Today, Canada and Japan are partners in numerous international groups and organizations including the G8, G20, APEC, the ASEAN Regional Forum, and the OECD. Both Canada and Japan are strongly committed to ensuring continued economic vitality, cooperative political relations, and development in the Asia-Pacific region. Regular exchanges between Canadian and Japanese parliamentarians are another important pillar of the Canada-Japan relationship. The Canada-Japan Inter-Parliamentary Group, established by Parliament in 1989, and its Japanese counterpart, the Japan-Canada Diet Friendship League, have held annual consultations since 1989, alternating the location of the meetings between the two countries. The latest session was held in Tokyo in May 2012 and included discussions of trade and economic policy, fiscal and administrative reform, energy and environmental issues, and regional security.
Trade and economic relations between Canada and Japan have been steadily expanding. With a gross domestic product of C$5.8 trillion, Japan is the world's third largest national economy and one of Canada's most important economic and commercial partners. Japan is by far Canada's largest bilateral foreign direct investment (FDI) partner in Asia. Japan's FDI in Canada totalled C$12.8 billion in 2011, coming from approximately 330 Japanese subsidiaries and affiliate companies operating in Canada and employing tens of thousands of Canadians. Canadian investment in Japan is also significant and diverse with about 90 companies that have a permanent Japanese presence, primarily in the automotive, ICT, financial services, and forestry sectors. The stock of Canadian direct investment in Japan in 2011 stood at C$8.4 billion. Japan is also Canada's fifth-largest partner in two-way merchandise trade (second in Asia after China). Canada's exports of goods to Japan totalled C$10.7 billion in 2011 while imports from Japan were C$13 billion. Mineral fuels and oils (mainly coking coal) were Canada's largest exports to Japan, while vehicles and vehicle parts, nuclear machinery, and electrical machinery and equipment were Canada's largest imports from Japan in 2011.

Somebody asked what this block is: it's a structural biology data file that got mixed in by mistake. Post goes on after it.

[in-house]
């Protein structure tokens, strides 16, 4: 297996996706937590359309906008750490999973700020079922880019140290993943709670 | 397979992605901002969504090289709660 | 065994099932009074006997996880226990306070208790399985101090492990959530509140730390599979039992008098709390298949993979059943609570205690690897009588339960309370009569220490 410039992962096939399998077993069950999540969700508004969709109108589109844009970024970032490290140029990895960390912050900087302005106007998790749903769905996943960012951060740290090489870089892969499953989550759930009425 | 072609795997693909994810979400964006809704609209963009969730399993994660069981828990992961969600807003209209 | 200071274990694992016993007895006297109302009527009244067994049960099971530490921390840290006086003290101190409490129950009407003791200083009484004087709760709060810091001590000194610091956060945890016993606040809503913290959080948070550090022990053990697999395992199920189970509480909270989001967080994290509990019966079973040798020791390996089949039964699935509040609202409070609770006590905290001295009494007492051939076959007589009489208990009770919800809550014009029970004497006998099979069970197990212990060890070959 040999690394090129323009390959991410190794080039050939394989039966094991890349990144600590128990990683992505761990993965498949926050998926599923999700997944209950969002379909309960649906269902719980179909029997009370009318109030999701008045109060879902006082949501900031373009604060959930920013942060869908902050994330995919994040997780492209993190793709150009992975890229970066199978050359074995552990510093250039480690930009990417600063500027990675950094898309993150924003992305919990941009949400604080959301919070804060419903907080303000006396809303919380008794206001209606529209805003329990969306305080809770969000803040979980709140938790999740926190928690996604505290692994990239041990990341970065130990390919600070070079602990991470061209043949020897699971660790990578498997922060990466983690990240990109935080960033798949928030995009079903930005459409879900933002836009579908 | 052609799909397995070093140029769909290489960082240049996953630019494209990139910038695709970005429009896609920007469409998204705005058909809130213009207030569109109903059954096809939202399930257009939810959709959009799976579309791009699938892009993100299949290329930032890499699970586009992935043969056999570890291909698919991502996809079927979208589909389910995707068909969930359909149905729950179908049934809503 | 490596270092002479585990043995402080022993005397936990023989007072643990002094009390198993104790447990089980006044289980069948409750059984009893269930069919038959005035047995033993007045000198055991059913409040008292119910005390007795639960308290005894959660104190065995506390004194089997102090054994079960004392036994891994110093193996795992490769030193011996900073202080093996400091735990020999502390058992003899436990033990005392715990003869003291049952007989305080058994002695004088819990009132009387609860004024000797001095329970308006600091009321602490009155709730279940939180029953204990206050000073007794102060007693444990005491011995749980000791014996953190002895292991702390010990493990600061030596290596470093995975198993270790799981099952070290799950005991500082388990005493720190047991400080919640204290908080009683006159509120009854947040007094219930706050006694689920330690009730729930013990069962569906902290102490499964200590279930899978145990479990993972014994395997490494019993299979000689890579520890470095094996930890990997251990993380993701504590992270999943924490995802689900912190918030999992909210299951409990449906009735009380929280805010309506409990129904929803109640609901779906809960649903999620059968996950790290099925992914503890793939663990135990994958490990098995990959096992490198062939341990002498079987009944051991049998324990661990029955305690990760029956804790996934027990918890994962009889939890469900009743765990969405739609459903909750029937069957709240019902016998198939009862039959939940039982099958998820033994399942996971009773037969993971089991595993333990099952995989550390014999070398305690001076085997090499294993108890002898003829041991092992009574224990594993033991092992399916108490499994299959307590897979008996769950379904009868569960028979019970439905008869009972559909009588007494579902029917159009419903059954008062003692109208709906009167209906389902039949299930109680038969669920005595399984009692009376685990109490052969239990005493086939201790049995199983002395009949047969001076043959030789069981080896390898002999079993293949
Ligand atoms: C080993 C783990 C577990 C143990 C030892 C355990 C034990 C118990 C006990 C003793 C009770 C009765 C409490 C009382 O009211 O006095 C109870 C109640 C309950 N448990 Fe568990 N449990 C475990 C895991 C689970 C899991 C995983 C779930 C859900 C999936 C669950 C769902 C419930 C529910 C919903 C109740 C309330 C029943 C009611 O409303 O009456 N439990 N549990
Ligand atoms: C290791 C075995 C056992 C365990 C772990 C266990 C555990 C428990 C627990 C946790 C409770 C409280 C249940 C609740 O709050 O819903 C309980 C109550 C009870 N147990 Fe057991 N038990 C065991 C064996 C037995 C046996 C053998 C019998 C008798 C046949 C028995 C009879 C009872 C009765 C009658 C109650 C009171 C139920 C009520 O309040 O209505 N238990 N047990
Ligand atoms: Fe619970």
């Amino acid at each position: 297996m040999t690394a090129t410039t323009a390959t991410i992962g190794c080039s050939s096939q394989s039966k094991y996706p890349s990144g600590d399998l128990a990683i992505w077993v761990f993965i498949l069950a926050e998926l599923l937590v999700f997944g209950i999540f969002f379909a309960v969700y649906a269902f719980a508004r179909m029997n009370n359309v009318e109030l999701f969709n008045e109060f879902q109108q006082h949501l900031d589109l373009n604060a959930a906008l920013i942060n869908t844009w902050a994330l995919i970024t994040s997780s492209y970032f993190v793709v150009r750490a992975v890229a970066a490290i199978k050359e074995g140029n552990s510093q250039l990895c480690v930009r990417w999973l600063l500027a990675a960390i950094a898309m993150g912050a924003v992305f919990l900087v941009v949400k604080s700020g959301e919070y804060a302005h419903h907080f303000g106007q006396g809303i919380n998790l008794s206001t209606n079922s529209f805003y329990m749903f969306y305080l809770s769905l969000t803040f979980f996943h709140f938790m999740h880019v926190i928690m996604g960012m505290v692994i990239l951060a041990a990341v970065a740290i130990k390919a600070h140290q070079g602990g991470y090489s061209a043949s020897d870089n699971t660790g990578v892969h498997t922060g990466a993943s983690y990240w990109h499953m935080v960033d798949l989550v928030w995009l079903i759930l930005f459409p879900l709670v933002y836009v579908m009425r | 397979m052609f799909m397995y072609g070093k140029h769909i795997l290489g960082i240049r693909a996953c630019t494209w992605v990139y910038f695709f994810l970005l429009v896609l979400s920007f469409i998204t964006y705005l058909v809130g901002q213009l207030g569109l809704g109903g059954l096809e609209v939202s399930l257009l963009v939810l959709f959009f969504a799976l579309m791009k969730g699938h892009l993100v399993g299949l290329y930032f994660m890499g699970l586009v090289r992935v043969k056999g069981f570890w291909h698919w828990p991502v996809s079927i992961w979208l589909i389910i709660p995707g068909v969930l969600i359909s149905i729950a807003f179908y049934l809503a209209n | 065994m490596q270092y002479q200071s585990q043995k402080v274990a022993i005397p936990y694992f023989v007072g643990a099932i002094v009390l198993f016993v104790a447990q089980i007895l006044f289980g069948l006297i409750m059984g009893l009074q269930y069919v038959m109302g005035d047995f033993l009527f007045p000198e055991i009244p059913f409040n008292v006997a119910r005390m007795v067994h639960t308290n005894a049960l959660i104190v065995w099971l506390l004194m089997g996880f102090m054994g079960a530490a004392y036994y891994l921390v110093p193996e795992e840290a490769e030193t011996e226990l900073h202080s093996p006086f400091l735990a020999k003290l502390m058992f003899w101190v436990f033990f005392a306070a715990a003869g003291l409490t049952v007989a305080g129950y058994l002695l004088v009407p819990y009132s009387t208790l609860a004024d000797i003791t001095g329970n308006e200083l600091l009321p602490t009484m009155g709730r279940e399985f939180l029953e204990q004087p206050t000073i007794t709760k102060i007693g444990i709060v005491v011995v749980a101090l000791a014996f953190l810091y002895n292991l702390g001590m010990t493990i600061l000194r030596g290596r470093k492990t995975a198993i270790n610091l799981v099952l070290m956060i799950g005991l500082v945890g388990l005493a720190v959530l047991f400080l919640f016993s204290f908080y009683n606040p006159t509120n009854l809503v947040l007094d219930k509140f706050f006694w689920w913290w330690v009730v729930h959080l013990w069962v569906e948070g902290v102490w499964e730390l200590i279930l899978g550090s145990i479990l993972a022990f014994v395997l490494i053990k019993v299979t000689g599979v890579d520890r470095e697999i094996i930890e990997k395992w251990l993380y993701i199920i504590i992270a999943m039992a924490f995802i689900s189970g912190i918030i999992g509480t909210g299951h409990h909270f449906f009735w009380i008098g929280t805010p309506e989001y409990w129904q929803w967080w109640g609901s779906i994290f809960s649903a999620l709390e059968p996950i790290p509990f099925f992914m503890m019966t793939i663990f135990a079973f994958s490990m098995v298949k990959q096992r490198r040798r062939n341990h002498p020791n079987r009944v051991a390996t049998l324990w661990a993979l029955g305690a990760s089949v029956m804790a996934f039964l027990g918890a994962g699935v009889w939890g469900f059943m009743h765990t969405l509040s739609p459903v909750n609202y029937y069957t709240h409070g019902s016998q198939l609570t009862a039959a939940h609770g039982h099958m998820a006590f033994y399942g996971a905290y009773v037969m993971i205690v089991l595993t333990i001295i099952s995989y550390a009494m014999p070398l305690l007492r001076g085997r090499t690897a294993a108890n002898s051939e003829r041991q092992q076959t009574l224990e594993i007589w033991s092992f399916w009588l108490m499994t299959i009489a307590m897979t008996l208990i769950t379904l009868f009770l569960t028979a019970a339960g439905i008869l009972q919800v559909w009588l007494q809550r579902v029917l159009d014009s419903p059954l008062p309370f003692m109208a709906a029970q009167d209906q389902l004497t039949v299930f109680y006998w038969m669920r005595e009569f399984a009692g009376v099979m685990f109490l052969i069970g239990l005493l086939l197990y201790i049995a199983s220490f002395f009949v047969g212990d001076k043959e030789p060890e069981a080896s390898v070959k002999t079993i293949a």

Canada and Japan enjoy rich cultural and people-to-people linkages at many levels. Popular culture exposes Canadians and Japanese to each other's music, films, arts and sports. Japanese "manga" comics have a huge youth following worldwide and have become Japan's main cultural export, while a number of Canadian musicians enjoy a large fan base in Japan. On the academic front, the ties between the two countries are strong and diverse. The Japanese Association for Canadian Studies has for many years played an important role in informing Japanese students about Canada. In addition, the Japan-Canada Academic Consortium, formed in 2006 by a group of prominent universities in both countries, has helped to improve academic exchanges by offering more mobility options for students. Canada is a popular destination for Japanese students interested in studying abroad at all levels of education. Japanese scholars, well respected in Canada, often receive academic awards supporting their education or research at Canadian institutions. Several Canadian universities are home to centres or programmes for the study of Japan. There are also diverse associations in Canada which promote more informal Japanese language and cultural studies.
Finally, a number of programs exist to facilitate people-to-people exchanges. There are 76 sister city/sister province relationships between Japanese and Canadian communities. In addition, some 500 Canadians are currently enrolled in the Japan Exchange and Teaching (JET) Programme, teaching English in schools across Japan. The Working Holiday Program is also very popular, allowing thousands of Japanese and Canadian youths to enjoy short-term travel and work opportunities in each other's country.